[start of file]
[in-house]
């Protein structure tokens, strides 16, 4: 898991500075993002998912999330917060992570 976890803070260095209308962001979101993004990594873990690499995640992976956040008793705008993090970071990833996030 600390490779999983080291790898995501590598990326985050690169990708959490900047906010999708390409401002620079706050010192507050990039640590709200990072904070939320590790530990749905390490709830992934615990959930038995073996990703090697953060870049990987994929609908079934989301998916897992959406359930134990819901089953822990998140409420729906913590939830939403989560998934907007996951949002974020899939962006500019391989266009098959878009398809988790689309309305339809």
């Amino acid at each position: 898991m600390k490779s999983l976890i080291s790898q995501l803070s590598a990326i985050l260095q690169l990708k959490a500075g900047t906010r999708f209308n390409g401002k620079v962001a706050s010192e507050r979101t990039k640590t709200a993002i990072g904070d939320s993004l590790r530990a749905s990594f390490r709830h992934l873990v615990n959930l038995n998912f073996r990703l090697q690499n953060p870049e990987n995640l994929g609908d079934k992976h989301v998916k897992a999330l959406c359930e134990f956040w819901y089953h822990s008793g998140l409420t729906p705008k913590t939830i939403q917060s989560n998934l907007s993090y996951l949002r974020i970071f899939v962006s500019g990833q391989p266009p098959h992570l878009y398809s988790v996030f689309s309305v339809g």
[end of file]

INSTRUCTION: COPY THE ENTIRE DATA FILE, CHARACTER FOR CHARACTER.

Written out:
[in-house]
């Protein structure tokens, strides 16, 4: 898991500075993002998912999330917060992570 976890803070260095209308962001979101993004990594873990690499995640992976956040008793705008993090970071990833996030 600390490779999983080291790898995501590598990326985050690169990708959490900047906010999708390409401002620079706050010192507050990039640590709200990072904070939320590790530990749905390490709830992934615990959930038995073996990703090697953060870049990987994929609908079934989301998916897992959406359930134990819901089953822990998140409420729906913590939830939403989560998934907007996951949002974020899939962006500019391989266009098959878009398809988790689309309305339809």
């Amino acid at each position: 898991m600390k490779s999983l976890i080291s790898q995501l803070s590598a990326i985050l260095q690169l990708k959490a500075g900047t906010r999708f209308n390409g401002k620079v962001a706050s010192e507050r979101t990039k640590t709200a993002i990072g904070d939320s993004l590790r530990a749905s990594f390490r709830h992934l873990v615990n959930l038995n998912f073996r990703l090697q690499n953060p870049e990987n995640l994929g609908d079934k992976h989301v998916k897992a999330l959406c359930e134990f956040w819901y089953h822990s008793g998140l409420t729906p705008k913590t939830i939403q917060s989560n998934l907007s993090y996951l949002r974020i970071f899939v962006s500019g990833q391989p266009p098959h992570l878009y398809s988790v996030f689309s309305v339809g």